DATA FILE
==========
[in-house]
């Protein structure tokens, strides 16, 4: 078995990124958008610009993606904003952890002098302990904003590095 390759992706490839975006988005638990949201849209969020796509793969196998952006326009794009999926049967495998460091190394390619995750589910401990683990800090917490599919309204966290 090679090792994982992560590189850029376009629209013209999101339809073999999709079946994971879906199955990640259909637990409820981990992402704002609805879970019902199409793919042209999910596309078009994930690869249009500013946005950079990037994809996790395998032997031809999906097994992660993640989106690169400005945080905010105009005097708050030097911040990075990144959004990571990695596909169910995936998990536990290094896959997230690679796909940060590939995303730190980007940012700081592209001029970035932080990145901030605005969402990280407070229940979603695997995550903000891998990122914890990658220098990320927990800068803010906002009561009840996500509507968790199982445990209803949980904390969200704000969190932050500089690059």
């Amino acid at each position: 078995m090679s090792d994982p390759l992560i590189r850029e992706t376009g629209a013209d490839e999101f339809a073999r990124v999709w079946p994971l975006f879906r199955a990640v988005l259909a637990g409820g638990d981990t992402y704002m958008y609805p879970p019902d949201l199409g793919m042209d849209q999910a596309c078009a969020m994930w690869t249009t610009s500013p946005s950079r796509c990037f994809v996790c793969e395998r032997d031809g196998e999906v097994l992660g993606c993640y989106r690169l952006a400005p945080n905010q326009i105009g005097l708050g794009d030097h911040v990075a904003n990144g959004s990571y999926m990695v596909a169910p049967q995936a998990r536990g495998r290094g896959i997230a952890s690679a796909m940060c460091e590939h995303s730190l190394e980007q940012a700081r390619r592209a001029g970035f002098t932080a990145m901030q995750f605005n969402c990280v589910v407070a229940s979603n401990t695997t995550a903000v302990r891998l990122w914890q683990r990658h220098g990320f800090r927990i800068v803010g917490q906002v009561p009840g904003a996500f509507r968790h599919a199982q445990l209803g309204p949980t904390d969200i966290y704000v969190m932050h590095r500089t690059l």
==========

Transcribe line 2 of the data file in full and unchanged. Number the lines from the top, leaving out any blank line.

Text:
């Protein structure tokens, strides 16, 4: 078995990124958008610009993606904003952890002098302990904003590095 390759992706490839975006988005638990949201849209969020796509793969196998952006326009794009999926049967495998460091190394390619995750589910401990683990800090917490599919309204966290 090679090792994982992560590189850029376009629209013209999101339809073999999709079946994971879906199955990640259909637990409820981990992402704002609805879970019902199409793919042209999910596309078009994930690869249009500013946005950079990037994809996790395998032997031809999906097994992660993640989106690169400005945080905010105009005097708050030097911040990075990144959004990571990695596909169910995936998990536990290094896959997230690679796909940060590939995303730190980007940012700081592209001029970035932080990145901030605005969402990280407070229940979603695997995550903000891998990122914890990658220098990320927990800068803010906002009561009840996500509507968790199982445990209803949980904390969200704000969190932050500089690059």